Presentation by Shehzar Doja, 12.11.2019

© Éric Chenal

I would like to begin this evening by giving thanks to Friendship for enabling this historic workshop by providing not just space but also extending hospitality to us, co-editors of ‘I am a Rohingya’ and being an invaluable outlet from where the remarkable poets could find their voices and feel secure and comfortable enough to do so.

I remember my first visit to the camps in 2017. At the edge of the pier, at the border with Myanmar – the visceral charred remnants of a village extinguished facade was seared into my being. Genocide actively seeks to not only destroy a people but also the cultural and communal threads that bind. My question became – as a poet- what could be done? What or where is the space for poetry in all of this?

Friend, fellow poet, and co-editor James Byrne and myself set out to create the first anthology of Rohingya poetry and folk songs, in the hope that it would restore the cultural dignity of the affected. To find poetry as a means of pacifist resistance and activism that could also help transform lives and display how the art form could indeed change the world, one piece at a time.

We worked with poets living in the camps and when we arrived at the workshop we found ourselves eagerly anticipated among the next generation of Rohingya poets ready to mark history by taking it upon themselves to rebuttal the negative stereotypes placed upon them. Some had written poetry for many years, whilst others embarked with us in verse for the first time- finding strength beyond measure that compelled their stories to be heard for the wider world. A new poetics had emerged- Rohingya poetics that would be acknowledged from spaces like the Daily telegraph to world literature today through this anthology.

The workshops themselves were kept simple- to cater and respond to the variety of levels at hand. Over the two days, we worked on simile and metaphors then extended that to aural ekphrasis, alongside discussions on poets ranging from t.s Eliot to mina loy and h.d. Unfazed, the poets absorbed and responded at a rate we did not envision. At the end of day one, James spoke of ’13 ways of looking at a blackbird’ by Wallace Stevens. One of the poets curiously raising his arms asked if he could instead write ’10 ways of looking at a passport with the implication and intentionality of course envisioning what one may look or actually feel like to perhaps own one day. This spark – this level – of brilliant artistic response is what happens when opportunities are possible and people are encouraged to appeal to their own inner self worth and dignity.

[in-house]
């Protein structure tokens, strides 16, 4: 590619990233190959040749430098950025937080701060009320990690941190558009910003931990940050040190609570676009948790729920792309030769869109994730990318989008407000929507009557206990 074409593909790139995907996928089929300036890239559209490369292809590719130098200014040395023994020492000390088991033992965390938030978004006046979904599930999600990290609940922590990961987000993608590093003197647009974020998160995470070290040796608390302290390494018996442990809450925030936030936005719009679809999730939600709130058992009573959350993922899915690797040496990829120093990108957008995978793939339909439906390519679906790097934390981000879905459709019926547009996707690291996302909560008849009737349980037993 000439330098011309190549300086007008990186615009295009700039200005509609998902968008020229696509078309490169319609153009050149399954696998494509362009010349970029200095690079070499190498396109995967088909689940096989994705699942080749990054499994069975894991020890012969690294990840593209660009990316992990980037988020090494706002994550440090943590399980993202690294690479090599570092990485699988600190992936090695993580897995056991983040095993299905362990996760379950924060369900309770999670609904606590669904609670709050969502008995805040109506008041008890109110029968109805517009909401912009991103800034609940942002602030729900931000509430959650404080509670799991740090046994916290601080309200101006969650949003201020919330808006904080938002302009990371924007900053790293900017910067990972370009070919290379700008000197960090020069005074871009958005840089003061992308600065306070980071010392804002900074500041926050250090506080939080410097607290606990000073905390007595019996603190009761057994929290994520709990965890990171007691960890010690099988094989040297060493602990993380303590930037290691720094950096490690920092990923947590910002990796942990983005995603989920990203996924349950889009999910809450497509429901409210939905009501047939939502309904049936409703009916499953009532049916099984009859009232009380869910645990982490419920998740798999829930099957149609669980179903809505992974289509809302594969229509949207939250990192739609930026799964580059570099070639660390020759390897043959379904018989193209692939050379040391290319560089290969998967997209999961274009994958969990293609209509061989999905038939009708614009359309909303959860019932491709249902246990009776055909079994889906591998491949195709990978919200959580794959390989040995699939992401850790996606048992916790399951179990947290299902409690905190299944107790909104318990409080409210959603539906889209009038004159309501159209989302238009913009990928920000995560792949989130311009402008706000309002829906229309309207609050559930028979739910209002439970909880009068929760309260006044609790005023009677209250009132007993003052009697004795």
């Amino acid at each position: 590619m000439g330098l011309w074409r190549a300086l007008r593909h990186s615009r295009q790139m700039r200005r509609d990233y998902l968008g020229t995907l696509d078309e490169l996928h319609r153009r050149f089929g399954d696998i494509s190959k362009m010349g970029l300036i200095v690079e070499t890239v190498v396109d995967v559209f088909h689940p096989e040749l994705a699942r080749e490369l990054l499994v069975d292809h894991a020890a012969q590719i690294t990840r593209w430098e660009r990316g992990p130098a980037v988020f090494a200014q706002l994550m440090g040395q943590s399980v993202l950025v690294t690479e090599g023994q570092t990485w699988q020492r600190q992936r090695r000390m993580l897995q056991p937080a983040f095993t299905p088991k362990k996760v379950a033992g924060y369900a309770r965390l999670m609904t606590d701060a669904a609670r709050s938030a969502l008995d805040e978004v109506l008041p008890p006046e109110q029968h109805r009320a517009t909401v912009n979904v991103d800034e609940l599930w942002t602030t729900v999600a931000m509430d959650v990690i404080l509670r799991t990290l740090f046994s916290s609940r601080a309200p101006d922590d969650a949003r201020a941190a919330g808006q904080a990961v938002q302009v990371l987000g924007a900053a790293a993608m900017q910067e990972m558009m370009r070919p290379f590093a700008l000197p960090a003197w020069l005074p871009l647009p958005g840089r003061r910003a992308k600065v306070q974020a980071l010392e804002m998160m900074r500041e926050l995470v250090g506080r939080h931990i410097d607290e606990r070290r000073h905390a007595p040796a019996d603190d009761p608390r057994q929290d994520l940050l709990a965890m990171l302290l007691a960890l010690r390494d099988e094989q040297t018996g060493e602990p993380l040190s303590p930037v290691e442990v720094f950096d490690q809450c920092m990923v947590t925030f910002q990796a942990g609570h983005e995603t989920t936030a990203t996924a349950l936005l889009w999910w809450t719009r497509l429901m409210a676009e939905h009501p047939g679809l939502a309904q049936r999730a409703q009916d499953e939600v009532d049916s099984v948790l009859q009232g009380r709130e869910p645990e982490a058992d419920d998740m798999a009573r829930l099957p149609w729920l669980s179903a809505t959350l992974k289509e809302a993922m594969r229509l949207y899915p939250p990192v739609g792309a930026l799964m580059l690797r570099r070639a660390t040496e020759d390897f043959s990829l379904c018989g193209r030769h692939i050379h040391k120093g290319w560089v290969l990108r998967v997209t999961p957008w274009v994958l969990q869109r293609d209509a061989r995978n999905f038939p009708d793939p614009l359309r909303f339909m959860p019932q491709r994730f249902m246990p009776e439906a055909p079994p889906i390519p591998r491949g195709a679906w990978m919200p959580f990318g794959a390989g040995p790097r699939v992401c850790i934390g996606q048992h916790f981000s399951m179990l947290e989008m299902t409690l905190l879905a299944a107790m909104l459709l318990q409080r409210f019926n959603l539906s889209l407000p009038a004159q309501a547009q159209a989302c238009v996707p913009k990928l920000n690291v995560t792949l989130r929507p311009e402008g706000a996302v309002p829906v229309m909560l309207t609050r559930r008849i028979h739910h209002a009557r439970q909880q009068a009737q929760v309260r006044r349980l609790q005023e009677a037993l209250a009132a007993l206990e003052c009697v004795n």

Behind – you will see some pictures are taken by Azad- an aspiring photographer who taught himself through watching YouTube clips and using a worn-out cell phone camera to capture the Daily occurrences in the refugee camps. A Rohingya poet who found a voice through several artistic outlets having narrowly escaped the genocide.

‘I am a Rohingya’ also captures poetry in its original form. Through the trajectory of oral poetics we are able to glimpse aspects of the communal binds that the Rohingya population has been able to keep as stewards of their own tradition for hundreds of years, each singer adding intricate layers that mirrors their own reality, compounding as addendums- the collective communal uncertainty of their present times. The redistribution of these folk songs was also an imperative part of this anthology – with James, Friendship schoolteacher and transcriber Bilkis Akther and myself working to present translation as authentically as possible, working with the respective singers. Some of these songs are available online on YouTube for all to engage with and perhaps translate as well.

Carolyn Forche – whose work in El Salvador was lauded by Margaret Atwood as ‘astonishing and so important’ articulates that “the Rohingya poets gathered here for the first time holds a mirror to the light for the rest of humanity, flashing their poems of misery and warning from the genocidal zone and refugee camps of Cox Bazaar”. Their songs are more accurate than news reports for the word of the plight of the most oppressed. Let the world not be quiet, let the world listen to these poems.

When James Byrne and I entered the camps we envisioned a poetry pamphlet. We left with the Rohingya poets working Voraciously to redefining the poetry of witnesses in the 21st century. This reverie of helping through Poetry was transformative and re-routed to reality with the solidarity of friendship and their ongoing works in the camps. For that, the poetry world would hold a deep and collective debt of gratitude.

Shehzar Doja